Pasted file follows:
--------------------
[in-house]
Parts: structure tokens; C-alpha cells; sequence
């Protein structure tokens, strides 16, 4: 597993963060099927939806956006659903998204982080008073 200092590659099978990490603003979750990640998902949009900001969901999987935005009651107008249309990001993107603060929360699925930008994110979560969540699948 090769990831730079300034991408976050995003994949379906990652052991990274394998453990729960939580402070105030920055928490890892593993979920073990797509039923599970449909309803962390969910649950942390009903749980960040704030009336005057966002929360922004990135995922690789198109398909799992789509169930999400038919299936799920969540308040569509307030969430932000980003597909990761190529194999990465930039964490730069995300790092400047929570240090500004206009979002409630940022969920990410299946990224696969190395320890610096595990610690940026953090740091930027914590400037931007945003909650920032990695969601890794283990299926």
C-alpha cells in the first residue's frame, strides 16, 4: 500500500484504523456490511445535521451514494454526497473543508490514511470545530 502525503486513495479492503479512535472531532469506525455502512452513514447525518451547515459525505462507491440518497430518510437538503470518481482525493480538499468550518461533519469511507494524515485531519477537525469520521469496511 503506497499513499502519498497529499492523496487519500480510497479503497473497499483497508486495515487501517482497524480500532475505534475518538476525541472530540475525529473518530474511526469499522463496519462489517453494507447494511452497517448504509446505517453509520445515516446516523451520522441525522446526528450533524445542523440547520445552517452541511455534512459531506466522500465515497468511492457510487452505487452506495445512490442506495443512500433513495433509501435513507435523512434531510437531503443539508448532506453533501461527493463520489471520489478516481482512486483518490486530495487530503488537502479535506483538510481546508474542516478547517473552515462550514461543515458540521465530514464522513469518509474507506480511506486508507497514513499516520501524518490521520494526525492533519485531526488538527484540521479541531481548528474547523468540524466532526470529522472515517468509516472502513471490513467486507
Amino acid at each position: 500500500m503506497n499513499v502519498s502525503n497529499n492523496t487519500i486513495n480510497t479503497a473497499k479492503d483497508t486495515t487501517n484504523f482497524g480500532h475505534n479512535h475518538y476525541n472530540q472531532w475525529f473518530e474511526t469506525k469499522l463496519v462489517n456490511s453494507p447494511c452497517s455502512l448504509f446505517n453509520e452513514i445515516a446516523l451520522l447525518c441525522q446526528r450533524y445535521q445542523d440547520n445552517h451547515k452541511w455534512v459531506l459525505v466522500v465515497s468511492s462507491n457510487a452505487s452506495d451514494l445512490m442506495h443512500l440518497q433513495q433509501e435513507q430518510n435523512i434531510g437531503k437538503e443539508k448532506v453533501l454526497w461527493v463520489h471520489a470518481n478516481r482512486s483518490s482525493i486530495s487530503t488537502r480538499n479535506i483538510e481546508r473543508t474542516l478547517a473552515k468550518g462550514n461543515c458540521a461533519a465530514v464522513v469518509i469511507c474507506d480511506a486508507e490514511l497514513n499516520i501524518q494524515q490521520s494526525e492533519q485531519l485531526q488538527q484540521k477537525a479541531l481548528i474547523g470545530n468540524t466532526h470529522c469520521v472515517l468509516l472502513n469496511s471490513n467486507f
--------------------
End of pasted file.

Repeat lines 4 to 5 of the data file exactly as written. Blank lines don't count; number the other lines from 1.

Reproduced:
C-alpha cells in the first residue's frame, strides 16, 4: 500500500484504523456490511445535521451514494454526497473543508490514511470545530 502525503486513495479492503479512535472531532469506525455502512452513514447525518451547515459525505462507491440518497430518510437538503470518481482525493480538499468550518461533519469511507494524515485531519477537525469520521469496511 503506497499513499502519498497529499492523496487519500480510497479503497473497499483497508486495515487501517482497524480500532475505534475518538476525541472530540475525529473518530474511526469499522463496519462489517453494507447494511452497517448504509446505517453509520445515516446516523451520522441525522446526528450533524445542523440547520445552517452541511455534512459531506466522500465515497468511492457510487452505487452506495445512490442506495443512500433513495433509501435513507435523512434531510437531503443539508448532506453533501461527493463520489471520489478516481482512486483518490486530495487530503488537502479535506483538510481546508474542516478547517473552515462550514461543515458540521465530514464522513469518509474507506480511506486508507497514513499516520501524518490521520494526525492533519485531526488538527484540521479541531481548528474547523468540524466532526470529522472515517468509516472502513471490513467486507
Amino acid at each position: 500500500m503506497n499513499v502519498s502525503n497529499n492523496t487519500i486513495n480510497t479503497a473497499k479492503d483497508t486495515t487501517n484504523f482497524g480500532h475505534n479512535h475518538y476525541n472530540q472531532w475525529f473518530e474511526t469506525k469499522l463496519v462489517n456490511s453494507p447494511c452497517s455502512l448504509f446505517n453509520e452513514i445515516a446516523l451520522l447525518c441525522q446526528r450533524y445535521q445542523d440547520n445552517h451547515k452541511w455534512v459531506l459525505v466522500v465515497s468511492s462507491n457510487a452505487s452506495d451514494l445512490m442506495h443512500l440518497q433513495q433509501e435513507q430518510n435523512i434531510g437531503k437538503e443539508k448532506v453533501l454526497w461527493v463520489h471520489a470518481n478516481r482512486s483518490s482525493i486530495s487530503t488537502r480538499n479535506i483538510e481546508r473543508t474542516l478547517a473552515k468550518g462550514n461543515c458540521a461533519a465530514v464522513v469518509i469511507c474507506d480511506a486508507e490514511l497514513n499516520i501524518q494524515q490521520s494526525e492533519q485531519l485531526q488538527q484540521k477537525a479541531l481548528i474547523g470545530n468540524t466532526h470529522c469520521v472515517l468509516l472502513n469496511s471490513n467486507f